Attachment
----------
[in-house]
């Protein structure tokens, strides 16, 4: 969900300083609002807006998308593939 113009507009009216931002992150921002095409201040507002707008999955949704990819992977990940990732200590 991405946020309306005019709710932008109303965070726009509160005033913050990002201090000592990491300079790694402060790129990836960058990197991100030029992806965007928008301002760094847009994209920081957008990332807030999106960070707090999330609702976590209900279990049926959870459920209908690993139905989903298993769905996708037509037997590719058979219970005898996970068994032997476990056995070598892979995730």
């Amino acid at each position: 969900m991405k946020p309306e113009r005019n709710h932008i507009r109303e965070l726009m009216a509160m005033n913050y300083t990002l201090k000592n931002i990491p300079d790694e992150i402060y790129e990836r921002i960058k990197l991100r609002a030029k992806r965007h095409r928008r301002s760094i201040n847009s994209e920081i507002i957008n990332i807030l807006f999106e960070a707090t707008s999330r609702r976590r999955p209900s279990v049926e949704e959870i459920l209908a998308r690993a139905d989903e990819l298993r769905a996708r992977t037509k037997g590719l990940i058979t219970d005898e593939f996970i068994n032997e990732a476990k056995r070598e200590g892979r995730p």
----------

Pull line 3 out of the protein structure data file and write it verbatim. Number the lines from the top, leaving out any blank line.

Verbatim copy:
């Amino acid at each position: 969900m991405k946020p309306e113009r005019n709710h932008i507009r109303e965070l726009m009216a509160m005033n913050y300083t990002l201090k000592n931002i990491p300079d790694e992150i402060y790129e990836r921002i960058k990197l991100r609002a030029k992806r965007h095409r928008r301002s760094i201040n847009s994209e920081i507002i957008n990332i807030l807006f999106e960070a707090t707008s999330r609702r976590r999955p209900s279990v049926e949704e959870i459920l209908a998308r690993a139905d989903e990819l298993r769905a996708r992977t037509k037997g590719l990940i058979t219970d005898e593939f996970i068994n032997e990732a476990k056995r070598e200590g892979r995730p």